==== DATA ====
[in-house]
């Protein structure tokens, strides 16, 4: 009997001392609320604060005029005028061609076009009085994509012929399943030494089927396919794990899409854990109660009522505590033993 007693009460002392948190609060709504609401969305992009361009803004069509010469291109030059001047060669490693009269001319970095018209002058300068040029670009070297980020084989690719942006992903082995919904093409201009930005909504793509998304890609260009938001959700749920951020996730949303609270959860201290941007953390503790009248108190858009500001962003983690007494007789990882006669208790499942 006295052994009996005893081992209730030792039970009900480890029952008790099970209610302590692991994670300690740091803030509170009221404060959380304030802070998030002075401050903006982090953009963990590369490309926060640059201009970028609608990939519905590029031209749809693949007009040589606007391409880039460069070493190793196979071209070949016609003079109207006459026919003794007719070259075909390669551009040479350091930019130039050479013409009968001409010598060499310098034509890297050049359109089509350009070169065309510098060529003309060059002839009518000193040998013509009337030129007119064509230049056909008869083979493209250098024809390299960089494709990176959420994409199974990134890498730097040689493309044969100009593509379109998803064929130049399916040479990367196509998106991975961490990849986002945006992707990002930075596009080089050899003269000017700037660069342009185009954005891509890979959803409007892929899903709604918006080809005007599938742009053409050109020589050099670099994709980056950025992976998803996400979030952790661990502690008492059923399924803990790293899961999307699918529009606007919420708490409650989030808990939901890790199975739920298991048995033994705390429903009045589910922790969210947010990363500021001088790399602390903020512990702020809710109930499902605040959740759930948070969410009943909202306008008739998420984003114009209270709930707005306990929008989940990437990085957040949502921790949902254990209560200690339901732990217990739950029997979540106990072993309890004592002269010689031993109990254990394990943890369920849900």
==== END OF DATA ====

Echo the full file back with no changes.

[in-house]
């Protein structure tokens, strides 16, 4: 009997001392609320604060005029005028061609076009009085994509012929399943030494089927396919794990899409854990109660009522505590033993 007693009460002392948190609060709504609401969305992009361009803004069509010469291109030059001047060669490693009269001319970095018209002058300068040029670009070297980020084989690719942006992903082995919904093409201009930005909504793509998304890609260009938001959700749920951020996730949303609270959860201290941007953390503790009248108190858009500001962003983690007494007789990882006669208790499942 006295052994009996005893081992209730030792039970009900480890029952008790099970209610302590692991994670300690740091803030509170009221404060959380304030802070998030002075401050903006982090953009963990590369490309926060640059201009970028609608990939519905590029031209749809693949007009040589606007391409880039460069070493190793196979071209070949016609003079109207006459026919003794007719070259075909390669551009040479350091930019130039050479013409009968001409010598060499310098034509890297050049359109089509350009070169065309510098060529003309060059002839009518000193040998013509009337030129007119064509230049056909008869083979493209250098024809390299960089494709990176959420994409199974990134890498730097040689493309044969100009593509379109998803064929130049399916040479990367196509998106991975961490990849986002945006992707990002930075596009080089050899003269000017700037660069342009185009954005891509890979959803409007892929899903709604918006080809005007599938742009053409050109020589050099670099994709980056950025992976998803996400979030952790661990502690008492059923399924803990790293899961999307699918529009606007919420708490409650989030808990939901890790199975739920298991048995033994705390429903009045589910922790969210947010990363500021001088790399602390903020512990702020809710109930499902605040959740759930948070969410009943909202306008008739998420984003114009209270709930707005306990929008989940990437990085957040949502921790949902254990209560200690339901732990217990739950029997979540106990072993309890004592002269010689031993109990254990394990943890369920849900």